MENLO PARK, Calif New research from global staffing firm Robert Half suggests there’s truth to the saying, “People leave managers, not companies.” About half of professionals surveyed (49%) have quit a job due to a bad boss.
Among the 28 U.S. cities in the study, Sacramento (66%), Miami and Tampa (58% each) had the most workers who departed because they didn’t like their supervisor.
“We’ve all heard horror stories about difficult managers — or experienced one firsthand,” said Paul McDonald, senior executive director for Robert Half. “Work styles and how well a person gets along with their supervisor can determine whether someone decides to join or remain at a company.”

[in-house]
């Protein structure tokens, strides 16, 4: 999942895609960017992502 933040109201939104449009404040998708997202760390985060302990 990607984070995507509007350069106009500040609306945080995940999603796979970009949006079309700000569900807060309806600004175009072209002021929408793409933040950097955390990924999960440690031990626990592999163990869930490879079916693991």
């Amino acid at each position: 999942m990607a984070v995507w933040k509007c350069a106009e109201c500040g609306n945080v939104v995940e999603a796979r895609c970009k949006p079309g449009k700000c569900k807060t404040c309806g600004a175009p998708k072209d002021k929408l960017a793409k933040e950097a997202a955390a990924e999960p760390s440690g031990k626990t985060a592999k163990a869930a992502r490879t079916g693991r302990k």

McDonald added, “Many times open communication and training can help to resolve issues and strengthen the professional relationship between bosses and their direct reports. Employers should also commit to regularly gathering feedback on managers and developing the skills of new or potential leaders.”
- Minneapolis (36%), Atlanta (39%), Boston and Philadelphia (40% each) have the fewest numbers of employees surveyed who have quit over a bad boss.
- More professionals ages 18 to 34 (54%) have resigned due to a manager than respondents ages 35 to 54 (49%) and 55 and older (41%).
The online survey was developed by Robert Half and conducted by an independent research firm. It includes responses from more than 2,800 workers 18 years of age or older and employed in office environments in 28 major U.S. cities.